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Millions in Europe To Get Browser 'Choice Screen'

Microsoft will start providing a browser "choice screen" to Windows users in Europe this week.

More than 100 million PC users in Europe could end up receiving the browser choice screen, starting from its rollout this week to mid-May, according to a statement from the European Commission (EC).

The choice screen was initiated as a legal remedy to address a "Statement of Objections" issued by the EC last year. The EC reacted to Microsoft's use of its Windows monopoly to distribute Internet Explorer, squeezing out competing browsers.

A Microsoft spokesperson stated by e-mail that Microsoft was complying with the EC's decision and had delivered the choice screen "ahead of the agreed deadline." It will be accessible to European Windows users as part of an automatic download through Windows Update.  Users of Windows XP, Vista and Windows 7 in Europe will get the choice screen.

The EC made the agreement with Microsoft legally binding in December, noting that providing a choice of browsers to consumers will add more competition and innovation and help further the development of the Internet.

Microsoft sent out a test version of the choice screen last month. The screen presents a scrolling list of browsers, in randomized order, for the user to select and install. According to the agreement with the EC, computer manufacturers for the European market can now choose to install browsers on new PCs that compete with Internet Explorer without retaliation from Microsoft.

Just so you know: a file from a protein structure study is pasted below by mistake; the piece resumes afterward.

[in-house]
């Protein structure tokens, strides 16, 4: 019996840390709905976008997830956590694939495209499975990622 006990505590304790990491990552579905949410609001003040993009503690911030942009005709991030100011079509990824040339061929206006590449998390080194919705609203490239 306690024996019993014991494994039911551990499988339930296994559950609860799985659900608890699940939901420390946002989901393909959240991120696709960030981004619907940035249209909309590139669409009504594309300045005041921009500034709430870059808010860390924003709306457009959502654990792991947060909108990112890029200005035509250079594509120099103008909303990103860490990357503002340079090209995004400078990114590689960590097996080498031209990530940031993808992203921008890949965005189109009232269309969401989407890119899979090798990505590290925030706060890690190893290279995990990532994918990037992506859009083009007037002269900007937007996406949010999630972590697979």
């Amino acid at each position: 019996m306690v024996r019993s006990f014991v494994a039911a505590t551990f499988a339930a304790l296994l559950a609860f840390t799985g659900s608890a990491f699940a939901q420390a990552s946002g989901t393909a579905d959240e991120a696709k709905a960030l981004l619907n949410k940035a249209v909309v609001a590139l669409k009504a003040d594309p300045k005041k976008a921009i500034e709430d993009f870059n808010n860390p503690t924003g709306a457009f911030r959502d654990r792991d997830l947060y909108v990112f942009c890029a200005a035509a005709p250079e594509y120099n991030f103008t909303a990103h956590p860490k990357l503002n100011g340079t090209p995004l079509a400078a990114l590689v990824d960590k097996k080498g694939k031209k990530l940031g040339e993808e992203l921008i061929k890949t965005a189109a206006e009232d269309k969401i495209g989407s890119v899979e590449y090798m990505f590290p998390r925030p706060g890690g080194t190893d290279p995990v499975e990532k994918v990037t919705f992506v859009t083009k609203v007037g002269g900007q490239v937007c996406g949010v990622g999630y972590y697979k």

The choice screen could shake up browser-market statistics, at least in Europe. Worldwide, IE 8 currently is the most popular browser in use, with a 22.6 percent market share, according to Net Applications. Other popular browsers include Mozilla Firefox 3.5 (14.5 percent), Google Chrome 4.0 (4.8 percent) and Apple Safari 4.0 (3.5 percent).

More than 19 percent of users are still using the much maligned IE 6 browser. Google pulled its support for IE 6 last month. Microsoft also dismisses IE 6, recommending that users upgrade to the latest version of its browser.

About the Author

Herb Torrens is an award-winning freelance writer based in Southern California. He managed the MCSP program for a leading computer telephony integrator for more than five years and has worked with numerous solution providers including HP/Compaq, Nortel, and Microsoft in all forms of media.

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